Colder water sends manatees to FWC’s Cocoa feeding stations

Officials urge the public not to feed manatees themselves

Manatees feed on lettuce at a temporary feeding station in Cocoa. (FWC, FWC 2022)

COCOA, Fla. – Manatees are finally coming to the FPL power plant in Brevard County and feeding on lettuce at special feeding stations, Florida Fish and Wildlife Conservation Commission workers said Friday.

During the weekly update on Florida’s unusual manatee mortality event, officials said they observed manatees showing up at the temporary field response station in Cocoa Thursday, where a supplemental feeding trial is set up to give the manatees lettuce.

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Video shows several manatees feeding on lettuce at the pods set up. Officials say they believe manatees began feeding on the lettuce the night before, and more returned throughout Thursday. They say they’ve seen 25 to 30 manatees of various sizes, including calves, near the feeding site.

Manatee Response Update: Munching Manatees

Manatee Response Update: Munching Manatees We observed manatees eating vegetation provided by our team at the Temporary Field Response Station for the first time yesterday. While this is an encouraging step, we do not yet know if this behavior will continue. Our expert staff are continuing to provide food, monitor manatees onsite and are assisting and responding to manatees affected by the Unusual Mortality Event along the Atlantic coast. Want to help manatees? Don’t try to feed them yourself – it can teach them to associate people with food & is illegal. Leave it to the experts & learn about other ways to help: https://bit.ly/3dus8HJ #manatee #conservation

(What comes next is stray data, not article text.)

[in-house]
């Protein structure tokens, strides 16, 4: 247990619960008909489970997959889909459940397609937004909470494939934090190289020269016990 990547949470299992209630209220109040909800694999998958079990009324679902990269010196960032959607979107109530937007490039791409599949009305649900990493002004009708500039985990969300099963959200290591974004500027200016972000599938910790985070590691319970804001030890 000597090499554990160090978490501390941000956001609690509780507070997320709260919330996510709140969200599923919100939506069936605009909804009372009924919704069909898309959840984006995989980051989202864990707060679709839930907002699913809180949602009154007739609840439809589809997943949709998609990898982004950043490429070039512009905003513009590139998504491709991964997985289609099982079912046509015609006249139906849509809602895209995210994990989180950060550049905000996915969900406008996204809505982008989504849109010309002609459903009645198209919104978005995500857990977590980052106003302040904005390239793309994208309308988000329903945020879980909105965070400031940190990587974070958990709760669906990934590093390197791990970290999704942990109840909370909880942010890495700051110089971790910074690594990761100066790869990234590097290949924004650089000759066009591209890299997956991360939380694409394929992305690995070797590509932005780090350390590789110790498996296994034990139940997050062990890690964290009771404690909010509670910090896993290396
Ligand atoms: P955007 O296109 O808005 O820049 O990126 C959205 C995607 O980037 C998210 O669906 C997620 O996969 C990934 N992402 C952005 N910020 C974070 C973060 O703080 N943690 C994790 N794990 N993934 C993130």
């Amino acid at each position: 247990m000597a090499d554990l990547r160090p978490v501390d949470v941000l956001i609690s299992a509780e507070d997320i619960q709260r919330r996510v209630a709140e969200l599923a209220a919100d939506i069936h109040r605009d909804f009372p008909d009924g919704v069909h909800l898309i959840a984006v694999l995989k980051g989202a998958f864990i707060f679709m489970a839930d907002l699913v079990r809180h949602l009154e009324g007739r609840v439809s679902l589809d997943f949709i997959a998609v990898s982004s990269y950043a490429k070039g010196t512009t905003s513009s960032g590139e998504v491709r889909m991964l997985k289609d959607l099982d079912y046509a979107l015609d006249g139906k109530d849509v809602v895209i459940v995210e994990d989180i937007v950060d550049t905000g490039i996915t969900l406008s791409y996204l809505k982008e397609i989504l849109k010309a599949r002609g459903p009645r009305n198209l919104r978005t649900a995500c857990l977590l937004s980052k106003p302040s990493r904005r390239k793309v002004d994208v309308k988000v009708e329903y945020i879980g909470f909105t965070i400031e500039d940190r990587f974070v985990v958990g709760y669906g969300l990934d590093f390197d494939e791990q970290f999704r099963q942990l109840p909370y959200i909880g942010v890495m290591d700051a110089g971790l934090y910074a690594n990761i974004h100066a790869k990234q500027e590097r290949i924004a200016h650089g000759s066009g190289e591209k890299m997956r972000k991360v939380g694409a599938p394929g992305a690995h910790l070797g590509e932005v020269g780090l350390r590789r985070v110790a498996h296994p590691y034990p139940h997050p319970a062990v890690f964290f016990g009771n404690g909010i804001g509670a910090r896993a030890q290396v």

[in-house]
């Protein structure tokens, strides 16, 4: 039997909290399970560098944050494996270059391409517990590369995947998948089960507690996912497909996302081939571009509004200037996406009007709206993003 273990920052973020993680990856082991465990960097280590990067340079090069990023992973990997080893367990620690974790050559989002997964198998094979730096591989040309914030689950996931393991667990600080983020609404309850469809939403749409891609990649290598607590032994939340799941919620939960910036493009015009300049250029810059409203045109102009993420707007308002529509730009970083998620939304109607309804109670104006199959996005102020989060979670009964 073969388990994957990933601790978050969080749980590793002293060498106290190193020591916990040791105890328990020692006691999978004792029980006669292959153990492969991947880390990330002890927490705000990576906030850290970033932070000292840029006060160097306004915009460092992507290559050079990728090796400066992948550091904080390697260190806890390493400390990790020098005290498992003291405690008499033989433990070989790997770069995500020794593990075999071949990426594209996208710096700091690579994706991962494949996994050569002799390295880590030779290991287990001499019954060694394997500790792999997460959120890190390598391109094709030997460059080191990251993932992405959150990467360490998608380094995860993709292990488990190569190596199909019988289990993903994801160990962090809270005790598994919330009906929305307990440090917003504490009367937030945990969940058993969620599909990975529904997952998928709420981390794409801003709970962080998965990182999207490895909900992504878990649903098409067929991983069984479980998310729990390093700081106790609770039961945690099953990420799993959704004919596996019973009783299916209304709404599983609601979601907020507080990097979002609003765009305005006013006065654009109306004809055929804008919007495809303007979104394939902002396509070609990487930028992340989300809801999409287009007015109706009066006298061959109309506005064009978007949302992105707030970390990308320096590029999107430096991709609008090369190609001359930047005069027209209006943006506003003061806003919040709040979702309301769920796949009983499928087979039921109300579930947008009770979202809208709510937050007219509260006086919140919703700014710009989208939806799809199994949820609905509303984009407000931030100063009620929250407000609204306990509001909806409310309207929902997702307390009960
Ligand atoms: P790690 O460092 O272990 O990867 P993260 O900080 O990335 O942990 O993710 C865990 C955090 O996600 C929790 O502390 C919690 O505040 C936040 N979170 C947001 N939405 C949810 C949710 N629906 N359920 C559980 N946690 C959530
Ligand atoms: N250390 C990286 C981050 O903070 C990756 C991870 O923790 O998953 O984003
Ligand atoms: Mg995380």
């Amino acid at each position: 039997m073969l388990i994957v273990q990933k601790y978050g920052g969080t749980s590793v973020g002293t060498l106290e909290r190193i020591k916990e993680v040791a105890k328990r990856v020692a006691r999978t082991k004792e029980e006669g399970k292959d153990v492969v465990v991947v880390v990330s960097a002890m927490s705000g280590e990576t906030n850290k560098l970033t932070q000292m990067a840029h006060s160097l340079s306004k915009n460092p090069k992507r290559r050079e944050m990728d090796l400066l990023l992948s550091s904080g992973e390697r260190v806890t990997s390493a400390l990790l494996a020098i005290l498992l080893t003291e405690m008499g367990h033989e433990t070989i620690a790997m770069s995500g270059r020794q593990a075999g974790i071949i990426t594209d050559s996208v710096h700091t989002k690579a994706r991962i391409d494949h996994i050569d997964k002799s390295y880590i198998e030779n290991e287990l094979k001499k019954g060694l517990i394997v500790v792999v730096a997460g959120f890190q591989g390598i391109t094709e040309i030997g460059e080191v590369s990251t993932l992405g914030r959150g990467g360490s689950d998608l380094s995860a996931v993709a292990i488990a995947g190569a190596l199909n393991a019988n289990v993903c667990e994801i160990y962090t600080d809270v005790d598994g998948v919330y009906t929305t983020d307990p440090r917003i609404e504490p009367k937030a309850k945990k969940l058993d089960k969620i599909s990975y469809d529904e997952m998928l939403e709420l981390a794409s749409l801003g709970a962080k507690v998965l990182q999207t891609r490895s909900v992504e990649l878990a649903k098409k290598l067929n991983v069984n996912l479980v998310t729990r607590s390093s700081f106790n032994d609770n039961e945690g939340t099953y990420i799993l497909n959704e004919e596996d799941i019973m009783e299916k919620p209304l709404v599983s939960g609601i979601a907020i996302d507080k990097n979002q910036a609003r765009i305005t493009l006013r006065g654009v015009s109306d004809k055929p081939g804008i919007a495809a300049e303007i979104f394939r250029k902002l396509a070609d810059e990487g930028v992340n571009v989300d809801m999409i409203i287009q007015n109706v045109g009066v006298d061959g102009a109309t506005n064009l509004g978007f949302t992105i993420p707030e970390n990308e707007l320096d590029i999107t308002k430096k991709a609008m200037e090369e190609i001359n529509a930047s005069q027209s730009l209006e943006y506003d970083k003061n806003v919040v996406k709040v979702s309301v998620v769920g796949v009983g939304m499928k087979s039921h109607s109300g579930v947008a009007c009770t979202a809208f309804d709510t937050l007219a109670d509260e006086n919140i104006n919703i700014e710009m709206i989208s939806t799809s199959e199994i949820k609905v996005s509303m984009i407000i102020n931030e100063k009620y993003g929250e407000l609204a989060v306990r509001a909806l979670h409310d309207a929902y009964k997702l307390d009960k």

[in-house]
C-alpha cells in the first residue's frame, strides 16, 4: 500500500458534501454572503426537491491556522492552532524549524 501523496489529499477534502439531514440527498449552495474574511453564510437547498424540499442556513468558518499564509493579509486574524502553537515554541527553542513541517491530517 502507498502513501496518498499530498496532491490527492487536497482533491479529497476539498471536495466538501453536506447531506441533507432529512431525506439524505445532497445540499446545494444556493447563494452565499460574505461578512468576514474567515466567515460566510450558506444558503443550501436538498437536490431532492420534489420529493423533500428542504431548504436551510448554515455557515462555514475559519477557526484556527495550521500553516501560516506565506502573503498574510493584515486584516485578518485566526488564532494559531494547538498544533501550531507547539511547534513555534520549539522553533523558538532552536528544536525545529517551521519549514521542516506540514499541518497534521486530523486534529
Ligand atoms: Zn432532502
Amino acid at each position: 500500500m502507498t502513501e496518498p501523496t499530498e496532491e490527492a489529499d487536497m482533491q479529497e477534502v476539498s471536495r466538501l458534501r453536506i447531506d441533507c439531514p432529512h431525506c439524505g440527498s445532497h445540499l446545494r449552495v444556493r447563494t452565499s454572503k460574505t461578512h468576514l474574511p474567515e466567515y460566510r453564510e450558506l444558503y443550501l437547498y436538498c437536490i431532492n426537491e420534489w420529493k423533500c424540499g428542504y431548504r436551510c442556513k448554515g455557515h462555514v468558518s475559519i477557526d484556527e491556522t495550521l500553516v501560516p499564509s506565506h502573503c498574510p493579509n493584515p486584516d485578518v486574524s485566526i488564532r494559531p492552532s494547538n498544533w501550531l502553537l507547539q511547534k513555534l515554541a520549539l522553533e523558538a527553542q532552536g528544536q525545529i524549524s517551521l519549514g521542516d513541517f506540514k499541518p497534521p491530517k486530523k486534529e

Posted by MyFWC Florida Fish and Wildlife on Friday, January 21, 2022

“We think it’s significant,” said Ron Mezich, chief of the effort’s provisioning branch. “When the animals are there, we will continue to offer food and hope they take advantage of that.”

Temperatures have been lower this week, and when water temperatures are colder, manatees tend to come to the FPL power plant for the warm water discharge, which is why FWC set up the field response station here.

Last year more than 1,100 manatees died in Florida, the majority of them in the Indian River Lagoon, where there has been a mass die-off of seagrass beds, which is the primary food source for the manatees. Pollution from agricultural, urban and other sources has triggered algae blooms that decimated the seagrass beds.

FWC is hopeful that manatees will continue to come to the station to feed, but it will depend on the weather.

The agency urges the public not to try and feed manatees themselves because it would train the animals to become reliant on humans for food. If you see a manatee in distress, you’re urged to call FWC at 1-888-404-FWCC (1-888-404-3922) or #FWC or *FWC on a cellphone.

There are other ways to help the manatees, either by donating money or by volunteering with several groups. We have a list HERE.

Meanwhile, the weather is expected to be perfect this weekend to see manatees at another popular spot in Central Florida -- Blue Spring State Park in Volusia County. Learn more about the Orange City Blue Spring Manatee Festival HERE.


About the Author:

Christie joined the ClickOrlando team in November 2021.